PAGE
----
You can also encourage yourself to take the healthier option. walking instead of Lyft saves $5, and is better for your heart, lungs, brain, etc. desserts, many Starbucks drinks are loaded with sugar and dairyfat in addition to the expense. Alcohol is bad for your health, so pass on 3rd round. Carry a water bottle, 16 oz. = a pound, carry two and have a mini-workout while you walk. Investing in financial savings is great. Investing in your health, to whatever extent you can, has huge financial and personal rewards.

You're motivated by rewards. Keep an Excel/ Google spreadsheet with charts showing the growth of your savings. I did a slapdash example. Tracking progress visually helps a lot.
posted by theora55 at 10:59 AM on May 20, 2019 [3 favorites]


Just had this in my feed. I feel it's relevant to your question: My Financial Self-Care Rituals.
posted by WCityMike at 11:00 AM on May 20, 2019 [3 favorites]


I thought of one more thing - looking back at my progress is also super motivating to me. I keep a little note on my phone of a date in the past and the small amount of savings I had on that date, and the current date and current amount in savings. (For example: May 2008: $513 in savings account, April 2019: $7,324 in savings account). I only update it once every few months, but it’s helpful to reflect that, hey, I managed to accumulate that huge amount $5-$10 at a time.
posted by carlypennylane at 11:39 AM on May 20, 2019 [1 favorite]


I don't spend $5 bills. I bought a hollowed out book and put them in there, which is such a thrill every time I pull it out of my bookcase to add to the pile of money. It helps to think of the bills as genuinely not existing during the time they're in my wallet before I add them to the stash. Anyway, not spending fives is a budgeting tip, I guess, so ignore that, but I do find it very pleasing to save cash, so I can see it piling up. The hollowed out book is extra enjoyable.
posted by tangosnail at 12:54 PM on May 20, 2019 [1 favorite]


Perhaps you could set up a challenge/reward system for yourself. For instance, you could decide that you have set amounts to spend on each category (food, clothes, transportation, entertainment, etc.) every month, and if you're under budget at all at the end of the month, you get to take that "extra" money and blow it on something fun. That way you're sticking to your budget but you're squeezing the maximum amount of utility and enjoyment out of it.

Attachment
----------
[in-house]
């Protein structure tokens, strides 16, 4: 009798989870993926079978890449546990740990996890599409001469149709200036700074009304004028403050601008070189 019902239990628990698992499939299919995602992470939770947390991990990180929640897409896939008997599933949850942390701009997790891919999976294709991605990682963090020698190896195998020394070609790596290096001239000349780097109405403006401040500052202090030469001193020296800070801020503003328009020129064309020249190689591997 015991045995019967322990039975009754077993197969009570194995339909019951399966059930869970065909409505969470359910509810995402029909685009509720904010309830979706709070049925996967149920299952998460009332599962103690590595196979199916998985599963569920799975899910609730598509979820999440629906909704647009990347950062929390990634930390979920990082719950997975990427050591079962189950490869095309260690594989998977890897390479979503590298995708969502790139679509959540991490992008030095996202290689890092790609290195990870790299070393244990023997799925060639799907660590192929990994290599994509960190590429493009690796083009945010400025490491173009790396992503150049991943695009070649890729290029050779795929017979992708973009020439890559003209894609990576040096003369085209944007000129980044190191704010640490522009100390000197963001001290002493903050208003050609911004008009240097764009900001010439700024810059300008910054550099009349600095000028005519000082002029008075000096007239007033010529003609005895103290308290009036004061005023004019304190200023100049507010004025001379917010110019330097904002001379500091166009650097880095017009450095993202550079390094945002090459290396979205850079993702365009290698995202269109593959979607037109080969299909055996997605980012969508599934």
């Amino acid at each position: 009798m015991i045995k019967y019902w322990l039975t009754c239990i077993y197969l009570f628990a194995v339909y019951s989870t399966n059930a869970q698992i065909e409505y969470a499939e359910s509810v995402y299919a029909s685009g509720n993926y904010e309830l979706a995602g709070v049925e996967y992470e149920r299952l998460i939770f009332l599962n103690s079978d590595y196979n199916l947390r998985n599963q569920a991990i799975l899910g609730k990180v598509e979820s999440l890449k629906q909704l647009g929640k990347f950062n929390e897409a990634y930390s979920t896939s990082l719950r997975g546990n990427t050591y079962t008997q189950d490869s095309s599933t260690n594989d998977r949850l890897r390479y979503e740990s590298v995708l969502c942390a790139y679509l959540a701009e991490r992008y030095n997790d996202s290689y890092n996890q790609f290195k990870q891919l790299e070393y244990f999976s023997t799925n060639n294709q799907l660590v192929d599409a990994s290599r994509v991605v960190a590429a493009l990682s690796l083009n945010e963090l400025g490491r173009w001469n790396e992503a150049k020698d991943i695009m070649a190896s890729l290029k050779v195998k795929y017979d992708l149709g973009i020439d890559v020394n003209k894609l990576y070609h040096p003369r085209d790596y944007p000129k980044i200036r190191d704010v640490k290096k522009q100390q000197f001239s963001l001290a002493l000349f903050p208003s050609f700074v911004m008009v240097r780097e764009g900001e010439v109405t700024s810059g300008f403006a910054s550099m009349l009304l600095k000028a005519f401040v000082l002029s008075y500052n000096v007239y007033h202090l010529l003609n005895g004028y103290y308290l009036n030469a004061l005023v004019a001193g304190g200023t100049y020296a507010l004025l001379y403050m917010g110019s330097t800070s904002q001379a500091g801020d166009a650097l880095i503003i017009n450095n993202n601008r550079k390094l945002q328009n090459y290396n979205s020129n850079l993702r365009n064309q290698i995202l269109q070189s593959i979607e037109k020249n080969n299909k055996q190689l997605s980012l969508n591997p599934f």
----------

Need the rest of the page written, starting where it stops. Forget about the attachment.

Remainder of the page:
posted by orange swan at 3:28 PM on May 20, 2019


I don't know if your bank does this or you can use one that does but mine has a program where they deduct a small amount of money from my checking account - like less than $5 each time once or twice a day. They won't do it if my balance is less than a hundred but I think I've accumulated about $300 in savings since the beginning of the year without even noticing.
posted by bendy at 4:48 PM on May 20, 2019


As some have said upthread, my "mental hack" is to focus on the raw mathematical power of compound interest (and compound debt).

In middle school, we had to do an exercise about buying a $200 handbag with a credit card and only paying the minimum and I am too lazy / in transit to recrunch the numbers, but you end up paying a ton more and it takes forever to pay off. That really stuck with me.

Conversely, that 5 dollar lyft? In 13 years in savings or stocks, it's worth like 18 dollars. That baby over tripled in value, and it's literally a drop in the bucket in the present. What if you multiplied it BY A THOUSAND?

but also, automating your savings is great advice. I got it young from the book I Will Teach You To Be Rich which really set me up right for financial independence while making literally $14,000 a year in grad school (weeps). So I recommend that book too-- he is explicitly against the "just bring your own coffee!!!" school of personal finance.